Your exterior surface also determines the type of primer you need. There are primers for wood, vinyl siding, brick, stucco, concrete, metal and so on.
Your contractor will know which primer is best for your home. The contractor may find your home is in such a condition that a dual interior and exterior primer is ideal.
Primer paint costs
Primer is slightly less expensive than paint. A gallon of primer costs between $10 and $35. Primer prices lean toward the high-end based on the brand and specialization of the primer type.
Depending on what you are priming, you may need at least two coats of primer. For example, you'll need more primer if you're changing your paint colors from dark to light. The darker the paint color, the more coats of primer you'll need.
All in all, better two coats of primer versus three or four coats of paint since primer will cost you less.
If multiple surfaces need to be primed, then have your contractor purchase a 2- or 5-gallon buckets of primer instead of single gallon cans.
In rare cases, you may or may not need an interior primer. If your wall has no chips or cracks and is a similar light paint color, it's not absolutely necessary to apply primer. If your wall is chipped or cracked, you should definitely scrape, sand and caulk where needed; then add primer.
You definitely need a primer for exterior surfaces due to the constant exposure to the elements. When accepting quotes from contractors, ask if they included exterior primer in their estimate. If they didn't, they may be trying to go the cheap route so they can provide a lower estimate and get the job.
They may state you don't need an exterior primer, which is why they did not include it in their estimate. Don't listen to that line. It doesn't matter if your home is new or you're repainting the exterior, you need to prime first.
Your painting contractor will know exactly which primer type is best for you. Consult with multiple painting contractors for free quotes and to gauge their knowledge.
What additional painting supplies do you need?
Your painting square-foot cost includes more than just the paint. There are other basic supplies you will need to invest in besides primer paint.
How much you spend on painting supplies depends on whether this is a one-time paint job; you plan to use the supplies on future painting jobs; or you hire a professional painting contractor.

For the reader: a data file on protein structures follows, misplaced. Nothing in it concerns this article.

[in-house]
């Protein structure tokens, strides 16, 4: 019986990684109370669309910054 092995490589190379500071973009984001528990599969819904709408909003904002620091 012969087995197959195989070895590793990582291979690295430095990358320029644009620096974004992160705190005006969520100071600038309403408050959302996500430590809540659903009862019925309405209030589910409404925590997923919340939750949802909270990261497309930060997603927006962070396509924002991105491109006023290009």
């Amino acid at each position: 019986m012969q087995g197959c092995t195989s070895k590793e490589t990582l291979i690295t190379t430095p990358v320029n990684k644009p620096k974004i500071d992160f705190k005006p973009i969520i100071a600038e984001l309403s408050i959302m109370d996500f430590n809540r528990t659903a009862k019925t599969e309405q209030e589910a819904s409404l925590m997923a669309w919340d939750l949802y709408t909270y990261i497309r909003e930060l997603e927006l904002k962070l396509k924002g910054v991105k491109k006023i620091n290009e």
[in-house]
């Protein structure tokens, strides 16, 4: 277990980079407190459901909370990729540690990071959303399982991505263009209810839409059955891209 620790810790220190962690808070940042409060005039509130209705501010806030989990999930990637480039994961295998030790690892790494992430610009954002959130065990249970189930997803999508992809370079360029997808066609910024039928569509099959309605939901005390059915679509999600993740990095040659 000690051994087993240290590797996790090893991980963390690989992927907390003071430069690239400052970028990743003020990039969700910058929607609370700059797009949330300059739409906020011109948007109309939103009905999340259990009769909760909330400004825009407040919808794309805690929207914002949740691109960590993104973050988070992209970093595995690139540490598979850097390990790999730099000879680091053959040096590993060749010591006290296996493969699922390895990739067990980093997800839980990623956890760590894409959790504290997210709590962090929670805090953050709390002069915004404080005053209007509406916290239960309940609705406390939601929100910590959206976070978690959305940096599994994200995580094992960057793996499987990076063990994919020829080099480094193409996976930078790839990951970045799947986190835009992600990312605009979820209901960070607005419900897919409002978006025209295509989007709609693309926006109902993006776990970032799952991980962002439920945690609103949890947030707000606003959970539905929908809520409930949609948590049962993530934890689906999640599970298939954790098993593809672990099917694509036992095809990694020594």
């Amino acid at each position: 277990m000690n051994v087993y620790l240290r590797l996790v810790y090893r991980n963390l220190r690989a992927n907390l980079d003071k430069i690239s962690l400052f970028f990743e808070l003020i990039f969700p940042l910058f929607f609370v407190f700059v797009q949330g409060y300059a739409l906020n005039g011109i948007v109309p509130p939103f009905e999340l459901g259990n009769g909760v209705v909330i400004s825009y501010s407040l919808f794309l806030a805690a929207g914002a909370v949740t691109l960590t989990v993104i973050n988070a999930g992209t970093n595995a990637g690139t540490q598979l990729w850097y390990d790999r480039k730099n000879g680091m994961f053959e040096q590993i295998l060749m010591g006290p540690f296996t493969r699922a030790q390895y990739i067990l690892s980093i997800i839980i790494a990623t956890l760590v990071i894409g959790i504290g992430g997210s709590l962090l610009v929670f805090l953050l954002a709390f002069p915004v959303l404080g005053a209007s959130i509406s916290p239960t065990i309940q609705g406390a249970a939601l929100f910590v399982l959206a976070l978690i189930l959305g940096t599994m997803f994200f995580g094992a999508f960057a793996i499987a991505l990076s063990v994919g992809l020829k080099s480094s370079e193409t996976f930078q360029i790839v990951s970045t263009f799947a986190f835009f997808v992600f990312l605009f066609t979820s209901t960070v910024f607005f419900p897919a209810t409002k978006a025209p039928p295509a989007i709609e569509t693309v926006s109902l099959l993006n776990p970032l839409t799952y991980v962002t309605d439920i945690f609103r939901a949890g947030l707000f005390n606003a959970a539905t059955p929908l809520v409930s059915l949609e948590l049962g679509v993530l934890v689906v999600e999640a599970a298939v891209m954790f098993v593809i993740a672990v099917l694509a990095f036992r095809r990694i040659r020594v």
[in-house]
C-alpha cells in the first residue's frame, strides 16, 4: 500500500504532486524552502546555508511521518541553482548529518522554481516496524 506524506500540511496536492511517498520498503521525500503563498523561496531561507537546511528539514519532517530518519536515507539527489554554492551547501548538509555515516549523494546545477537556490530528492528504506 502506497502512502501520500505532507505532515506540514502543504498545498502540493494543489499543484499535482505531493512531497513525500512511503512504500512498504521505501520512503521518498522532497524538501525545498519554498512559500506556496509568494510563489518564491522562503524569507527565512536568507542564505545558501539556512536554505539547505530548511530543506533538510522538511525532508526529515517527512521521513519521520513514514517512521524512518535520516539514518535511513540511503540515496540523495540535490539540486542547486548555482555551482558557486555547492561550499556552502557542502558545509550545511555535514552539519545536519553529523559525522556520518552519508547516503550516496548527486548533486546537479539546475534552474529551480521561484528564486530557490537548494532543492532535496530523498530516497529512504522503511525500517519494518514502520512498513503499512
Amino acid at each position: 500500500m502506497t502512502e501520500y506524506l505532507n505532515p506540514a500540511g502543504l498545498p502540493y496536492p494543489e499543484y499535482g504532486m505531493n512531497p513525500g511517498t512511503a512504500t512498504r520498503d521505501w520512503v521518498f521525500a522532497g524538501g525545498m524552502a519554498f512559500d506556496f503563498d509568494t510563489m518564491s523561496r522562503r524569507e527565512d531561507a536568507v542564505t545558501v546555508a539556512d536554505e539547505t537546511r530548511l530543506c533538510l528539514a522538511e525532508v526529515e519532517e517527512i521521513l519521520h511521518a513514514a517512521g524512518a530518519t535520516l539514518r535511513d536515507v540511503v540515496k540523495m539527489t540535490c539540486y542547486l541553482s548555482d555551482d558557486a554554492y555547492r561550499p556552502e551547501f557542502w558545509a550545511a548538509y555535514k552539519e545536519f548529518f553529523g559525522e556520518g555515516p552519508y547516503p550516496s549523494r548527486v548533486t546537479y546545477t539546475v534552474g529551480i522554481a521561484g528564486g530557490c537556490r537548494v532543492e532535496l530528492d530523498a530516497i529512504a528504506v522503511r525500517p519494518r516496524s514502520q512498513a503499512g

Here's a brief rundown of what you'll need if you're taking the painting project on yourself:
- Disposable, waterproof drop cloths are available for just a few dollars for a multipack and are well worth every penny you will spend.
- Masking tape generally costs about $5 per roll. Purchase the blue kind for painting.
- Sandpaper pricing is determined by the size of the paper and the grade of the paper. Calculate spending between $5 and $10 for sandpaper.
- Spackle averages around $7 for a small container.
- Caulking runs between $2 and $10.
- Plan to purchase a large and small brush, which can range from roughly a few dollars to $10 or more each.
- You will also need rollers, roller covers and a roller tray, which you can purchase as a set for roughly $10.
- For exterior paint jobs, you'll also need to decide if you're going to manually wash the exterior or pressure wash. Let your contractor know which method you prefer. Washing by hand takes a lot more time. While the supplies are cheaper than renting a pressure washer, you pay for it in labor costs. Renting a pressure washer runs anywhere between $60 to a $100 per day. Rental prices vary based on your location in the U.S. and also how close you live to the rental center.
Overall, the lower the cost, the lower the quality of the materials. If you have to choose, don't skimp on brushes, rollers or the paint brand.
A clear advantage of hiring a professional painter is they bring all the gear with them. You don't have to spend time debating which sandpaper to buy, or finding out after the fact you bought the wrong caulking.
The average return on investment for interior painting is 107%, and 94% of real estate agents suggest it as a smart home improvement project, according to HomeGain. Start collecting free quotes from professional paint contractors in your area today.
Popular paint brands: Follow the crowd
If you want your paint job to last, invest in a paint brand with a good reputation. Consumer Reports lists some of the top paint brands as:
- Benjamin Moore
Prices for different paint types and brands are all over the board, with a gallon of Olympic paint costing roughly $26 compared to $125 for a gallon of Christopher Peacock paint. Fortunately, there are several brands that are available in the $25 to $40 price range.